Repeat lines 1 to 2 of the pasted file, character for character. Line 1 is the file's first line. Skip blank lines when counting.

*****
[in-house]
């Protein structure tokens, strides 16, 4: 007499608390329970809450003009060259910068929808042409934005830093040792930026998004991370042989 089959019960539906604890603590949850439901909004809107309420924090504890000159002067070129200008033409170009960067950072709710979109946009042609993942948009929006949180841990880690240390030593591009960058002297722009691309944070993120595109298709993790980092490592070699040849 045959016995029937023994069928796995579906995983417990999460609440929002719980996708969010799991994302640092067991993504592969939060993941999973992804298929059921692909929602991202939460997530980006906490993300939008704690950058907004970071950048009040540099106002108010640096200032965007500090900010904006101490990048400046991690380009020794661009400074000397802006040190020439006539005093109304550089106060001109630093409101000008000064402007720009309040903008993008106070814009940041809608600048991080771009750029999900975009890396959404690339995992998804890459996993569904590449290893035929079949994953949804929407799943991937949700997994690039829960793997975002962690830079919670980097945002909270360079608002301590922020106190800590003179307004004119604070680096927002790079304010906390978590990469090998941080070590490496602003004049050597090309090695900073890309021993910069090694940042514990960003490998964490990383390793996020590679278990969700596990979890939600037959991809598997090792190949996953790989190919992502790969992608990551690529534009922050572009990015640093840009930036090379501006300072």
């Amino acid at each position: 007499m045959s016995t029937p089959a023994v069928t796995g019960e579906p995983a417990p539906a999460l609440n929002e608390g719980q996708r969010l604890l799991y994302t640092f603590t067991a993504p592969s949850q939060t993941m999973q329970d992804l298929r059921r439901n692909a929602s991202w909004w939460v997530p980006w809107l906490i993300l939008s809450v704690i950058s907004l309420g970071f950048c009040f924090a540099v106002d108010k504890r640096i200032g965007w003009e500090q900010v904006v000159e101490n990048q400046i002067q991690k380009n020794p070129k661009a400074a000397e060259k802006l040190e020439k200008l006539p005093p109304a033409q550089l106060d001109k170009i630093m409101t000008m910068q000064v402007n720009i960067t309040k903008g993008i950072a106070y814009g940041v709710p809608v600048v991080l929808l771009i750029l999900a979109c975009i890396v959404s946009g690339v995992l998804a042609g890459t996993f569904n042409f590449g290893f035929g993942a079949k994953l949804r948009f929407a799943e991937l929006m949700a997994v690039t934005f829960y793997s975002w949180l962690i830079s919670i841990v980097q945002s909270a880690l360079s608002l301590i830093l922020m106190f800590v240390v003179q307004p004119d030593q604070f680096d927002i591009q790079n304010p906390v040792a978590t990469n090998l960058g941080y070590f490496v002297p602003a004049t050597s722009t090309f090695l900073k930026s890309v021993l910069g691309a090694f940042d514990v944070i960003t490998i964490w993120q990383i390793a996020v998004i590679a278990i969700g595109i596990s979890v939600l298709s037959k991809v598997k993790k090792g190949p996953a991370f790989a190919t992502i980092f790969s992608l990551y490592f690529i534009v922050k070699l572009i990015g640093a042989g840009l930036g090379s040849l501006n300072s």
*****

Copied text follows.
[in-house]
């Protein structure tokens, strides 16, 4: 007499608390329970809450003009060259910068929808042409934005830093040792930026998004991370042989 089959019960539906604890603590949850439901909004809107309420924090504890000159002067070129200008033409170009960067950072709710979109946009042609993942948009929006949180841990880690240390030593591009960058002297722009691309944070993120595109298709993790980092490592070699040849 045959016995029937023994069928796995579906995983417990999460609440929002719980996708969010799991994302640092067991993504592969939060993941999973992804298929059921692909929602991202939460997530980006906490993300939008704690950058907004970071950048009040540099106002108010640096200032965007500090900010904006101490990048400046991690380009020794661009400074000397802006040190020439006539005093109304550089106060001109630093409101000008000064402007720009309040903008993008106070814009940041809608600048991080771009750029999900975009890396959404690339995992998804890459996993569904590449290893035929079949994953949804929407799943991937949700997994690039829960793997975002962690830079919670980097945002909270360079608002301590922020106190800590003179307004004119604070680096927002790079304010906390978590990469090998941080070590490496602003004049050597090309090695900073890309021993910069090694940042514990960003490998964490990383390793996020590679278990969700596990979890939600037959991809598997090792190949996953790989190919992502790969992608990551690529534009922050572009990015640093840009930036090379501006300072």